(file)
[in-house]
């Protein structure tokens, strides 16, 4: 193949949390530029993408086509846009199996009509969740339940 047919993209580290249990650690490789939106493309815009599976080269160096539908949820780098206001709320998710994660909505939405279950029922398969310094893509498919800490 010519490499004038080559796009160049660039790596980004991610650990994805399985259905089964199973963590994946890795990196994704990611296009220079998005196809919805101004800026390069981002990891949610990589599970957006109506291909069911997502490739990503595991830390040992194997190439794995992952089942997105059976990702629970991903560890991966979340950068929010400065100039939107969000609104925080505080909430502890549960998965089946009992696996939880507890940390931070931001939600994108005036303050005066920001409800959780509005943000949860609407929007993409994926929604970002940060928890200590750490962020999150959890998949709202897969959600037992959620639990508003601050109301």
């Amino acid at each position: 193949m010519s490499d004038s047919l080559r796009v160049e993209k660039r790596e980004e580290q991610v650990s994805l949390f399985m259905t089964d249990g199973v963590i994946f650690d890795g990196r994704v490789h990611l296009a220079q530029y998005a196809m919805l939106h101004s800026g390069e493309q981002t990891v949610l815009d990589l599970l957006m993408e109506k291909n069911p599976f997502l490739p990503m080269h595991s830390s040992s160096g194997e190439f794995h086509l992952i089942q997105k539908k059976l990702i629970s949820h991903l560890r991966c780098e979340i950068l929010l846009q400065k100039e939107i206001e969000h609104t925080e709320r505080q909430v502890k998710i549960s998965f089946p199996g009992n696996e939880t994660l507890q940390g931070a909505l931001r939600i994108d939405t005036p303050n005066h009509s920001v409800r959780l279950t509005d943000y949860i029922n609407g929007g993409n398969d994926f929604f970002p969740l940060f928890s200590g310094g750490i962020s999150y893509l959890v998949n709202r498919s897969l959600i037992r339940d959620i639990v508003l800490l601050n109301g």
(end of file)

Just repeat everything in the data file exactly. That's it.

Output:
[in-house]
């Protein structure tokens, strides 16, 4: 193949949390530029993408086509846009199996009509969740339940 047919993209580290249990650690490789939106493309815009599976080269160096539908949820780098206001709320998710994660909505939405279950029922398969310094893509498919800490 010519490499004038080559796009160049660039790596980004991610650990994805399985259905089964199973963590994946890795990196994704990611296009220079998005196809919805101004800026390069981002990891949610990589599970957006109506291909069911997502490739990503595991830390040992194997190439794995992952089942997105059976990702629970991903560890991966979340950068929010400065100039939107969000609104925080505080909430502890549960998965089946009992696996939880507890940390931070931001939600994108005036303050005066920001409800959780509005943000949860609407929007993409994926929604970002940060928890200590750490962020999150959890998949709202897969959600037992959620639990508003601050109301």
């Amino acid at each position: 193949m010519s490499d004038s047919l080559r796009v160049e993209k660039r790596e980004e580290q991610v650990s994805l949390f399985m259905t089964d249990g199973v963590i994946f650690d890795g990196r994704v490789h990611l296009a220079q530029y998005a196809m919805l939106h101004s800026g390069e493309q981002t990891v949610l815009d990589l599970l957006m993408e109506k291909n069911p599976f997502l490739p990503m080269h595991s830390s040992s160096g194997e190439f794995h086509l992952i089942q997105k539908k059976l990702i629970s949820h991903l560890r991966c780098e979340i950068l929010l846009q400065k100039e939107i206001e969000h609104t925080e709320r505080q909430v502890k998710i549960s998965f089946p199996g009992n696996e939880t994660l507890q940390g931070a909505l931001r939600i994108d939405t005036p303050n005066h009509s920001v409800r959780l279950t509005d943000y949860i029922n609407g929007g993409n398969d994926f929604f970002p969740l940060f928890s200590g310094g750490i962020s999150y893509l959890v998949n709202r498919s897969l959600i037992r339940d959620i639990v508003l800490l601050n109301g």